Sandra Kelly of Whitbread on plugging the skills gap in hospitality

By Emma Eversham

- Last updated on GMT

Sandra Kelly of Whitbread on plugging the skills gap in hospitality

Related tags: Work experience, Apprenticeship, Whitbread

Sandra Kelly, head of education at Whitbread, suggests ways the hospitality sector can best address its skills shortage.

How bad is the skills shortage in the hospitality industry?

Sandra Kelly-1

The biggest challenge is that young people are coming into organisations and are not work-ready. An area that has a particular skills shortage is chefs, but it has been like that for about 30 years. My personal view is that hospitality employers have not been as close to the educational system as they should be and have not had a chance to influence the curriculum for hospitality courses, so people are coming out of school and college without the right skills for work.

What is Whitbread doing to help turn things around? 

One thing we are doing which is having a big impact is getting in front of schools. Our management now go into schools to talk about hospitality and have set up connections with head teachers to be able to offer really structured work experience placements for students. Going in and talking to students helps us to break down the barriers and change perceptions about the industry by showing you can have a fantastic career in hospitality. 

We have partnered with an organisation called Believe in Young People which has improved that connection further. Hotel managers who have work experience to offer, for example, can access a portal also accessed by students looking for work experience. The portal can match up the right students to the right placements. That has had a huge impact on addressing the skills gap and colleges are extremely excited about it because they are measured on destination as much as grading so it's critical that they can connect with employers.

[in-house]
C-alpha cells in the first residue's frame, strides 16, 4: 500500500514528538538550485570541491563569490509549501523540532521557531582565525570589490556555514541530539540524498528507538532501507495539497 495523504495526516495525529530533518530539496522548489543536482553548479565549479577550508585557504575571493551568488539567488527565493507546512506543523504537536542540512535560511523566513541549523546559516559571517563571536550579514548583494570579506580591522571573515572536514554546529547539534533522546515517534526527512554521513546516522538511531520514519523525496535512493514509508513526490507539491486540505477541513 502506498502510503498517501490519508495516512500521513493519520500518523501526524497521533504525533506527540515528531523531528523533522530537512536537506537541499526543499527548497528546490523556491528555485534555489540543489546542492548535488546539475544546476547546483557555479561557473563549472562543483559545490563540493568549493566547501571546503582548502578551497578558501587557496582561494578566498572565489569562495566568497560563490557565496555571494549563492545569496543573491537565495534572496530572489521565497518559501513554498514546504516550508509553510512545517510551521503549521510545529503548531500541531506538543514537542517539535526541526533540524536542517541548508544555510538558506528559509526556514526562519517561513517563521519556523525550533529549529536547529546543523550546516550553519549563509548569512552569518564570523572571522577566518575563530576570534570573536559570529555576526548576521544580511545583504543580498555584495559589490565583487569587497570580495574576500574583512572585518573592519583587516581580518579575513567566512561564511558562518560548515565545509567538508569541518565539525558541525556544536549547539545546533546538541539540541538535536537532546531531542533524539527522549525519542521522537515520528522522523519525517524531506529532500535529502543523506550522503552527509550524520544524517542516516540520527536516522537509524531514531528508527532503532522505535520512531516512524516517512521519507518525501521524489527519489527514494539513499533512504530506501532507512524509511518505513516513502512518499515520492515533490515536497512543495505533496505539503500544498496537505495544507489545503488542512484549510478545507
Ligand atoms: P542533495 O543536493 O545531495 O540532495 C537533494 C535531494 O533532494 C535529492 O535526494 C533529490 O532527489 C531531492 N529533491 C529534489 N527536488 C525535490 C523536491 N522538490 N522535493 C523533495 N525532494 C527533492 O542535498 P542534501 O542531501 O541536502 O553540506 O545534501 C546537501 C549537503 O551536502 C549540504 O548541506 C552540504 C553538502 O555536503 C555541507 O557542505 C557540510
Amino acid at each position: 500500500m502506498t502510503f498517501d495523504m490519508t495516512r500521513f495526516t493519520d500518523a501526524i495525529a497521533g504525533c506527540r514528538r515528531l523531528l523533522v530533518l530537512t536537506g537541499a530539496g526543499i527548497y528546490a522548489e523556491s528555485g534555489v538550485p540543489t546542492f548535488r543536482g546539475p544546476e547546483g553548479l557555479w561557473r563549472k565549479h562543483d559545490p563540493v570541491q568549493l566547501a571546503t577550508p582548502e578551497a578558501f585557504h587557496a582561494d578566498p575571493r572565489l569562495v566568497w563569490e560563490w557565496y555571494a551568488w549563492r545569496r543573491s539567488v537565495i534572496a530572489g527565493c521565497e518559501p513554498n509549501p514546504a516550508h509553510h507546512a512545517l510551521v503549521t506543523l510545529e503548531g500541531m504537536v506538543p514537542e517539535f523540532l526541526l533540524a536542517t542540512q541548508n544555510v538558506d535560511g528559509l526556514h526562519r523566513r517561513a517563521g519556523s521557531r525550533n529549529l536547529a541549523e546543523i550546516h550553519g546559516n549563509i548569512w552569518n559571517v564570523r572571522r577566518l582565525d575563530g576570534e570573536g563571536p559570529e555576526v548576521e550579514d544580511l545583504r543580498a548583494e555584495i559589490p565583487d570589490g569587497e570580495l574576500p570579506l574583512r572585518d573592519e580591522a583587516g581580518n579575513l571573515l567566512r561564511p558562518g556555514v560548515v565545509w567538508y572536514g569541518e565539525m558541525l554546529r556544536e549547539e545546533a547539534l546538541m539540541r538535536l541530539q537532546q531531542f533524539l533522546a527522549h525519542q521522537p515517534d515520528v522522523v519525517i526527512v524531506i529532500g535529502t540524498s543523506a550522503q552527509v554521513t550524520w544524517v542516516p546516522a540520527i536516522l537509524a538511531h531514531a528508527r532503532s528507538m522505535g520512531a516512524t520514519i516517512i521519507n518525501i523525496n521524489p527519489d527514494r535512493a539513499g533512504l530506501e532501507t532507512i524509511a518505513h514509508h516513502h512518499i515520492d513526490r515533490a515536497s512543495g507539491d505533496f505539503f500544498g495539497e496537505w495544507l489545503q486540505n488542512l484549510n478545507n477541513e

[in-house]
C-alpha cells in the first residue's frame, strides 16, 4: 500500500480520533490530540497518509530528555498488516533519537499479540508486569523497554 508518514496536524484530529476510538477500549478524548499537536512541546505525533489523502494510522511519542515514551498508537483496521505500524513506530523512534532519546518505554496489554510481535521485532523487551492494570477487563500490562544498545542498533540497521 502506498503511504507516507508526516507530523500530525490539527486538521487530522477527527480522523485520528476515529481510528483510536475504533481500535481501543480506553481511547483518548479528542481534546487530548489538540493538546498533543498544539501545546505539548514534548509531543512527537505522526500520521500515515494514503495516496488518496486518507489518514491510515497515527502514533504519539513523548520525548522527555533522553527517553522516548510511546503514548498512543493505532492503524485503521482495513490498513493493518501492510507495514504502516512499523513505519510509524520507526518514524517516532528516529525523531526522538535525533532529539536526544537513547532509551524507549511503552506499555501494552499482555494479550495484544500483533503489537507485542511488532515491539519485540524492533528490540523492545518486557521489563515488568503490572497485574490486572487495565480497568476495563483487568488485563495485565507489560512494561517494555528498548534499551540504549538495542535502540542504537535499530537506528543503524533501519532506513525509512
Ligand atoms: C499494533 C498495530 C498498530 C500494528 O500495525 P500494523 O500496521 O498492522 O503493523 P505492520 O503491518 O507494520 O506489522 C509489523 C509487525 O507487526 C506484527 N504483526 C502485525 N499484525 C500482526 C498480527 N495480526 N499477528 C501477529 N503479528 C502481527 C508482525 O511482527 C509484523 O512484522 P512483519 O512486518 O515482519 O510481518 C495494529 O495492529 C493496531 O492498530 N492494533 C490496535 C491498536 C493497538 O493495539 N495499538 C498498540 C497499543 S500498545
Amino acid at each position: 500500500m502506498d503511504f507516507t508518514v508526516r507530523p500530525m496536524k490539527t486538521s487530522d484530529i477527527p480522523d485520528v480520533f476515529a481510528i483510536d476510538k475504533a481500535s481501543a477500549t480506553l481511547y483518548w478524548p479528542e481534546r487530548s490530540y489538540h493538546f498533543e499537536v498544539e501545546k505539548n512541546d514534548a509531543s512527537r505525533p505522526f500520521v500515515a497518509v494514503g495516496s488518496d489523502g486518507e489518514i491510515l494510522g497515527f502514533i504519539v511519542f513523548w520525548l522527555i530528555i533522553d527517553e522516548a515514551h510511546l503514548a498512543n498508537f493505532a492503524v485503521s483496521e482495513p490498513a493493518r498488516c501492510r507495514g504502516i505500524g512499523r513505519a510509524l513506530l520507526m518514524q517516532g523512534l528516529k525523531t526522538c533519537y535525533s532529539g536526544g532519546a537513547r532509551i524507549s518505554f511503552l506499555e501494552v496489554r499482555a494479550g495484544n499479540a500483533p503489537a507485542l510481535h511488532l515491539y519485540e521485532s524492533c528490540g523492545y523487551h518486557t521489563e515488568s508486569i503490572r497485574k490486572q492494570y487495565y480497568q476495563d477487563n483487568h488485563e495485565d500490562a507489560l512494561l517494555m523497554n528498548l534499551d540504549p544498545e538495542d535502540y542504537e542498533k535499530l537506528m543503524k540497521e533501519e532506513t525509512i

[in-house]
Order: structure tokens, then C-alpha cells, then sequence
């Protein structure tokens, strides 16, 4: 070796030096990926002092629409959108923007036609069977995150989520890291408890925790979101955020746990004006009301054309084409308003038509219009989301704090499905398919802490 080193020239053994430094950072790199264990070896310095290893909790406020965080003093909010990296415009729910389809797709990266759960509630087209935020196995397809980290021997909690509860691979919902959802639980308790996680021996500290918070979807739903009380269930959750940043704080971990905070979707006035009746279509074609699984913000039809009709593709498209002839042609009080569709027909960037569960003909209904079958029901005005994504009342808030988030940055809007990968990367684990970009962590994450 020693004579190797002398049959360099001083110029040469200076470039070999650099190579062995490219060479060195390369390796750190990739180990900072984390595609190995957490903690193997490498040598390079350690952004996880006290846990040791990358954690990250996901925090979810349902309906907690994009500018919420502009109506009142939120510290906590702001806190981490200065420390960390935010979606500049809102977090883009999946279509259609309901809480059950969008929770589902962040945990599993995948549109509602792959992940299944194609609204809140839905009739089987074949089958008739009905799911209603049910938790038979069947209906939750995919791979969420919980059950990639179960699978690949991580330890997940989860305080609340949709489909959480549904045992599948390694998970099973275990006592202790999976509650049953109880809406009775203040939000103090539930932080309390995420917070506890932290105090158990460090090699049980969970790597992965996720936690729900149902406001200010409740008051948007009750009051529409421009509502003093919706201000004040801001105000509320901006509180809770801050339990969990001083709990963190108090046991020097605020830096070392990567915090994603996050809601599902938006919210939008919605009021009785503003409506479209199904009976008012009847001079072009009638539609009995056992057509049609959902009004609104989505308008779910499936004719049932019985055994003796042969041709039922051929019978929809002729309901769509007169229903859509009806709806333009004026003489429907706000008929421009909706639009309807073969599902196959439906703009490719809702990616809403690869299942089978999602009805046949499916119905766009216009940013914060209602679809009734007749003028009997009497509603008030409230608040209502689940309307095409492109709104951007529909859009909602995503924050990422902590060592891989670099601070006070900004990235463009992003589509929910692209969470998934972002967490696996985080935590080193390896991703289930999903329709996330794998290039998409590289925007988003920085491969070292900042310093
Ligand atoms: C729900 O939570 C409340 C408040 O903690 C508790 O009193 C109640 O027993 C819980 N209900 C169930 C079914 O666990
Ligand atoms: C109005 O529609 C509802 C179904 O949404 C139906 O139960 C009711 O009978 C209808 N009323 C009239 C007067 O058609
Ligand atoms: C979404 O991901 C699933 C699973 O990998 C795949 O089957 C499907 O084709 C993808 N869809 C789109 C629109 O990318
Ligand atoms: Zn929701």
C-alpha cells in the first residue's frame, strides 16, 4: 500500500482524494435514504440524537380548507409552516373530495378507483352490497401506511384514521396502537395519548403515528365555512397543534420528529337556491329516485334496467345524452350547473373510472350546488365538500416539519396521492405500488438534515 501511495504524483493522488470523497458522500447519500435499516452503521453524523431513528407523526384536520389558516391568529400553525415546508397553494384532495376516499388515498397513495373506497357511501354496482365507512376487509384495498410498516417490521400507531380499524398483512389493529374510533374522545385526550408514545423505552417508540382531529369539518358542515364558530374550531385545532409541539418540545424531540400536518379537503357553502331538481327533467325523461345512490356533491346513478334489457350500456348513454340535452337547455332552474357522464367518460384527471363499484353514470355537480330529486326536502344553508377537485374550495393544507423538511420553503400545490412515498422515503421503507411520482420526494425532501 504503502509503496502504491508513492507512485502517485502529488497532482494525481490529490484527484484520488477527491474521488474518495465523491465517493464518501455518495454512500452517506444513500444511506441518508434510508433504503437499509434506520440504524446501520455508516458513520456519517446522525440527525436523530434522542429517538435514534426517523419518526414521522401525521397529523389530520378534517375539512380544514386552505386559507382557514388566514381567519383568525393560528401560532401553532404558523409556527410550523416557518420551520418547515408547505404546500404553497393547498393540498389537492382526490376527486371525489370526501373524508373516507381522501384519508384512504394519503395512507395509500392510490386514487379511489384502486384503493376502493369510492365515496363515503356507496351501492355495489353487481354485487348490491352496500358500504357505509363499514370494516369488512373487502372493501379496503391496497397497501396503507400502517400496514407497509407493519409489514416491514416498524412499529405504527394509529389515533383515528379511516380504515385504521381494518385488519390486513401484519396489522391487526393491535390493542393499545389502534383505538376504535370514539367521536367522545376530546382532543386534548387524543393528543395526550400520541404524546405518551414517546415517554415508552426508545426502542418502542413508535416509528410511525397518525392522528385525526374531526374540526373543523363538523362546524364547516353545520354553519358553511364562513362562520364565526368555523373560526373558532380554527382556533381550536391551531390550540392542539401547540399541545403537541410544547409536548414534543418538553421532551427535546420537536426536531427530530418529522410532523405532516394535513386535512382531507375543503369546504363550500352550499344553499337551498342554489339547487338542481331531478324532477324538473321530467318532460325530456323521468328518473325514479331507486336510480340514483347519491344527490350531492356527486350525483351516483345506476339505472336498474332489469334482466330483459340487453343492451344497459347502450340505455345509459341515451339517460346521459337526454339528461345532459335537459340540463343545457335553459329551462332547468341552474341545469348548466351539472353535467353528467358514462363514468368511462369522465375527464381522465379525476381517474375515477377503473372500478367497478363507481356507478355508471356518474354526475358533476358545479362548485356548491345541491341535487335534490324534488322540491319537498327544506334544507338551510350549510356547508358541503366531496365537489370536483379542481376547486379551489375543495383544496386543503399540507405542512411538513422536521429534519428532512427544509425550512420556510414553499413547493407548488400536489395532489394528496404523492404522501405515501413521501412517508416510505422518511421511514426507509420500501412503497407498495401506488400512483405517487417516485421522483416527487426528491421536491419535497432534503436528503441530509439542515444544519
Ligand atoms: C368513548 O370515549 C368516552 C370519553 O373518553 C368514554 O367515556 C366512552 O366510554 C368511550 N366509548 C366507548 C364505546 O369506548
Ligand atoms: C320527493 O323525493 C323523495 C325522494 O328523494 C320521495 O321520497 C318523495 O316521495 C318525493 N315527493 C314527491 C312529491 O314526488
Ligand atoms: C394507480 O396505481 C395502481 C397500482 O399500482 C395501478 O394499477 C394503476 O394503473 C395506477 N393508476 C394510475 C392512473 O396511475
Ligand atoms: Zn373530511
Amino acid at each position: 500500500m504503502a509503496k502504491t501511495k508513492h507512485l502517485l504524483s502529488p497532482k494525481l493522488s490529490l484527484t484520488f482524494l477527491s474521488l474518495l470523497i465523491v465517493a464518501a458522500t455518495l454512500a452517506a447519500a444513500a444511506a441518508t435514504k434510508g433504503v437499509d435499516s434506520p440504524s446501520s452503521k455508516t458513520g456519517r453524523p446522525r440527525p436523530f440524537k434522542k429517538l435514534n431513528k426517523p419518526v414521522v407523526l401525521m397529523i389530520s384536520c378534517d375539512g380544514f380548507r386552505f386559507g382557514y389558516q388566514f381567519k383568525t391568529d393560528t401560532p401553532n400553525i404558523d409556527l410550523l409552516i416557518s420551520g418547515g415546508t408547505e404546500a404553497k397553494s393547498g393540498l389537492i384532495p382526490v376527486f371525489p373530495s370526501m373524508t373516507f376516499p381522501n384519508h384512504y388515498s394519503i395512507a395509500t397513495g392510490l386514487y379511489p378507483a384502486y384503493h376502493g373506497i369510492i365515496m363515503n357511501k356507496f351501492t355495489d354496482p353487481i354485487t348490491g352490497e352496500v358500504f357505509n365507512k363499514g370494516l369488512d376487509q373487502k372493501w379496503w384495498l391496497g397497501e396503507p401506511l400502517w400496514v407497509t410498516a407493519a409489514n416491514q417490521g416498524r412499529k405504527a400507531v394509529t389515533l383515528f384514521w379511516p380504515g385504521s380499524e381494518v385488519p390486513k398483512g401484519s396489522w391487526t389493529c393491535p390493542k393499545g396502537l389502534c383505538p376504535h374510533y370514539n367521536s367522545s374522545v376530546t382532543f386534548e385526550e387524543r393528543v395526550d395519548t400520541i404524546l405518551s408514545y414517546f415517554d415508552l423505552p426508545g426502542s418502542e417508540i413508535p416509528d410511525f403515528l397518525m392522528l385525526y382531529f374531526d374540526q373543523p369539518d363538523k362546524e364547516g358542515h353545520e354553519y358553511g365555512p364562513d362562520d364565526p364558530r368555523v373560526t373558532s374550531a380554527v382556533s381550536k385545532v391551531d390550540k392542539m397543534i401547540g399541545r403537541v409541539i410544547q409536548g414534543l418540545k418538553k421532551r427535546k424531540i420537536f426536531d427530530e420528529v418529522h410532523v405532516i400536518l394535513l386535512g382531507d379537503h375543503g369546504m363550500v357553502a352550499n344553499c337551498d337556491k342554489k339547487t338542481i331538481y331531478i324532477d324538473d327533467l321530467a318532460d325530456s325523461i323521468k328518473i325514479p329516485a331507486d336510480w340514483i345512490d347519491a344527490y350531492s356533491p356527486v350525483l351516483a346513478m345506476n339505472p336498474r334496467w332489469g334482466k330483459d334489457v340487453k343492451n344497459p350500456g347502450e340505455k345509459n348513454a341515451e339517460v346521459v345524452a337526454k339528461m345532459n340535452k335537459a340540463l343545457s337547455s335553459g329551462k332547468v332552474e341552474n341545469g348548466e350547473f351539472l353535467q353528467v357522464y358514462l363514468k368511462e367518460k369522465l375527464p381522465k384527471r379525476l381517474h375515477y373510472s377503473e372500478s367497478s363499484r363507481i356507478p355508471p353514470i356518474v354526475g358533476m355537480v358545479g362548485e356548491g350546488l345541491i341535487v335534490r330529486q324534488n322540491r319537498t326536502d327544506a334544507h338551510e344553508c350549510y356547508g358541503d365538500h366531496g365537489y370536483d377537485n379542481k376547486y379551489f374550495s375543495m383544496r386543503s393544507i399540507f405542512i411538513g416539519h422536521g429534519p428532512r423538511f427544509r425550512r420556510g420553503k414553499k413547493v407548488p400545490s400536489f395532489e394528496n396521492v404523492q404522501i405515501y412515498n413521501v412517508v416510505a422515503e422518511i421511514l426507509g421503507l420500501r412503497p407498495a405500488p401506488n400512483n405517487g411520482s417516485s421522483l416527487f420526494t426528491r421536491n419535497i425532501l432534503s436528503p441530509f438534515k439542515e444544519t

We are also working with People 1st and management has worked alongside the Job Centres to build a really effective two week placement for people out of work. They are offered placements in places where there are vacancies so there are potentially jobs at the end of it. We have also worked with the Princes Trust to offer a longer, more structured programme to the young long-term unemployed. 

Once you have the staff what are you doing to retain them?

We offer an all-age apprenticeship so whether you're 16 or 60 you can take one up. Those are a mixture of self-funded and government-funded apprenticeships and we don't have an entry-criteria. The apprenticeship programme is a huge success. Thirty-four per cent of apprentices gain promotion with 15 months, so they are earning significantly more and some of the apprentices from 2011 to 2012 are now running hotels. 

We often take people on from placements too. We've got it into the mindset of our managers to think about those who have done placements when they have vacancies. We also keep a link with future employees if they've done a placement but are not yet ready to work as they're still in school or college. 

What can the hospitality industry do as a whole to address the skills gap and secure a well-trained future workforce?

I think the industry needs to be organised enough to set up an industrial partnership the way other industries have done. We'd need to get all the industry associations and groups together and as many will say, that's a minefield. However, industries that have set up an industrial partnership have a better chance of changing perceptions and closing the skills gap. 

As an industry we also need to make sure we have a reputable apprenticeship programme that allows people to continue working in the industry. I think the Richard Review, which supports the concept of employer ownership of apprenticeships is exactly the right direction and we support the proposals for that. 

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